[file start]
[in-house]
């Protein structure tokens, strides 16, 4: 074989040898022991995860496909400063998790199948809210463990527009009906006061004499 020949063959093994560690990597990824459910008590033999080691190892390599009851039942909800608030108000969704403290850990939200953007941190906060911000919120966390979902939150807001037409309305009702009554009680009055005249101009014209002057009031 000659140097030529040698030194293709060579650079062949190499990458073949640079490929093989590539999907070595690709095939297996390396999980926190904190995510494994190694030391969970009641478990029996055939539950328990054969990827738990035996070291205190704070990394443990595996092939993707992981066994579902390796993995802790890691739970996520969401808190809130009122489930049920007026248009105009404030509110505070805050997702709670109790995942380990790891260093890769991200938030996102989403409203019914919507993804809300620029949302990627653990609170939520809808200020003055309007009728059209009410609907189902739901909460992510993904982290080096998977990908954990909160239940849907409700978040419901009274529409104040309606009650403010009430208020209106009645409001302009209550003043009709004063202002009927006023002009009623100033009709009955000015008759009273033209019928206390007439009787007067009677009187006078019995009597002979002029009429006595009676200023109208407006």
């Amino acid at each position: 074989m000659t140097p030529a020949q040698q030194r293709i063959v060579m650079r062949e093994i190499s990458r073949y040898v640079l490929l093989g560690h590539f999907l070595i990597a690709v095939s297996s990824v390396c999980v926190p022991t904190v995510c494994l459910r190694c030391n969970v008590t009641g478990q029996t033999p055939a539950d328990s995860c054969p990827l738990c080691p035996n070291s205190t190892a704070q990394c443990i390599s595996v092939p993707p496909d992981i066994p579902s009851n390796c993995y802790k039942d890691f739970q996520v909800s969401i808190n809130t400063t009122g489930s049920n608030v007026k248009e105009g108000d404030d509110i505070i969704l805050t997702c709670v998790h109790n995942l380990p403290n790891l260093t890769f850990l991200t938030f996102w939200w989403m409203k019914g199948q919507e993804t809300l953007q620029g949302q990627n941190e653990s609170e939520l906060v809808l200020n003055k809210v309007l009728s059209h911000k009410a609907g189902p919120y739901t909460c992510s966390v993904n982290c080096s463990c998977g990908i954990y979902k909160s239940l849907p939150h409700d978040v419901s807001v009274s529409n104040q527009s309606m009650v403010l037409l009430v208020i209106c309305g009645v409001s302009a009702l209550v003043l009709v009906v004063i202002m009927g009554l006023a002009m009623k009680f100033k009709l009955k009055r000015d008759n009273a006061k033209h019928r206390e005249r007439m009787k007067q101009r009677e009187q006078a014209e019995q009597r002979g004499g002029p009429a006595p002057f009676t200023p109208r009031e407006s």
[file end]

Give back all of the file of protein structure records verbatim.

[in-house]
């Protein structure tokens, strides 16, 4: 074989040898022991995860496909400063998790199948809210463990527009009906006061004499 020949063959093994560690990597990824459910008590033999080691190892390599009851039942909800608030108000969704403290850990939200953007941190906060911000919120966390979902939150807001037409309305009702009554009680009055005249101009014209002057009031 000659140097030529040698030194293709060579650079062949190499990458073949640079490929093989590539999907070595690709095939297996390396999980926190904190995510494994190694030391969970009641478990029996055939539950328990054969990827738990035996070291205190704070990394443990595996092939993707992981066994579902390796993995802790890691739970996520969401808190809130009122489930049920007026248009105009404030509110505070805050997702709670109790995942380990790891260093890769991200938030996102989403409203019914919507993804809300620029949302990627653990609170939520809808200020003055309007009728059209009410609907189902739901909460992510993904982290080096998977990908954990909160239940849907409700978040419901009274529409104040309606009650403010009430208020209106009645409001302009209550003043009709004063202002009927006023002009009623100033009709009955000015008759009273033209019928206390007439009787007067009677009187006078019995009597002979002029009429006595009676200023109208407006």
């Amino acid at each position: 074989m000659t140097p030529a020949q040698q030194r293709i063959v060579m650079r062949e093994i190499s990458r073949y040898v640079l490929l093989g560690h590539f999907l070595i990597a690709v095939s297996s990824v390396c999980v926190p022991t904190v995510c494994l459910r190694c030391n969970v008590t009641g478990q029996t033999p055939a539950d328990s995860c054969p990827l738990c080691p035996n070291s205190t190892a704070q990394c443990i390599s595996v092939p993707p496909d992981i066994p579902s009851n390796c993995y802790k039942d890691f739970q996520v909800s969401i808190n809130t400063t009122g489930s049920n608030v007026k248009e105009g108000d404030d509110i505070i969704l805050t997702c709670v998790h109790n995942l380990p403290n790891l260093t890769f850990l991200t938030f996102w939200w989403m409203k019914g199948q919507e993804t809300l953007q620029g949302q990627n941190e653990s609170e939520l906060v809808l200020n003055k809210v309007l009728s059209h911000k009410a609907g189902p919120y739901t909460c992510s966390v993904n982290c080096s463990c998977g990908i954990y979902k909160s239940l849907p939150h409700d978040v419901s807001v009274s529409n104040q527009s309606m009650v403010l037409l009430v208020i209106c309305g009645v409001s302009a009702l209550v003043l009709v009906v004063i202002m009927g009554l006023a002009m009623k009680f100033k009709l009955k009055r000015d008759n009273a006061k033209h019928r206390e005249r007439m009787k007067q101009r009677e009187q006078a014209e019995q009597r002979g004499g002029p009429a006595p002057f009676t200023p109208r009031e407006s």